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U.S. Treasury Secretary Steven Mnuchin still plans to attend a Saudi investment conference later this month, despite growing outrage over the disappearance of prominent Saudi journalist Jamal Khashoggi.
A flurry of media companies and top executives have announced they are pulling out of the Future Investment Initiative (FII) in Riyadh on October 23. It comes after allegations were made about the kingdom’s connection to Khashoggi after he went missing at the start of the month.
Khashoggi, a well-known critic of the Saudi government, has not been seen since entering the country’s consulate in Istanbul last week. Turkish authorities have claimed he was murdered by Saudi agents.
Riyadh has denied killing Khashoggi and the kingdom have insisted he left the consulate shortly after he arrived.
“We are concerned about what is the status of Mr Khashoggi … (But) I am planning on going at this point,” Mnuchin told CNBC’s Geoff Cutmore on Friday.
“If more information comes out and changes, we could look at that but I am planning on going,” he added.
The conference, often referred to as “Davos in the desert,” had attracted some of the world’s business elite, including top bosses and executives from media, tech and financial services.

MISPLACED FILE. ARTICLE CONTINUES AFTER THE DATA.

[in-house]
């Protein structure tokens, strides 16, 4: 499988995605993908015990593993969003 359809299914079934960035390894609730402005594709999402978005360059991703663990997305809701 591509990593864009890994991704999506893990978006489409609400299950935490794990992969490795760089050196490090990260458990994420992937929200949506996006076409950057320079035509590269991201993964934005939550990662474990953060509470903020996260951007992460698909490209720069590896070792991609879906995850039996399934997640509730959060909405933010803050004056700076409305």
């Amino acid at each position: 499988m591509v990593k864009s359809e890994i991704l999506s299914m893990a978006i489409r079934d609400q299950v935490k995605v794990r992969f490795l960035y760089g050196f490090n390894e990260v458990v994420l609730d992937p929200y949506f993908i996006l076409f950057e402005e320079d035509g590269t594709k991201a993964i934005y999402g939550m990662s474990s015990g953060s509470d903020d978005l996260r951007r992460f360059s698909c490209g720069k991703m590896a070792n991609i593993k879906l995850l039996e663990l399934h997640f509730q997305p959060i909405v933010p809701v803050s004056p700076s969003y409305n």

However, the news of Khashoggi’s disappearance has since prompted several attendees to withdraw from the FII conference this year.
Economist Editor-In-Chief Zanny Minton Beddoes, CNBC anchor and journalist Andrew Ross Sorkin and media sponsor to the event, The New York Times, have all said they will no longer attend the conference, Reuters reported Friday.
Meanwhile, British billionaire Richard Branson said Thursday his Virgin Group would suspend discussions with Saudi Arabia’s Public Investment Fund over a planned $1 billion investment in the group’s space ventures.
When asked what advice he would give to other executives debating whether to attend the three-day conference, Mnuchin replied: “We all want information so let’s wait and see what information comes out in the next week.”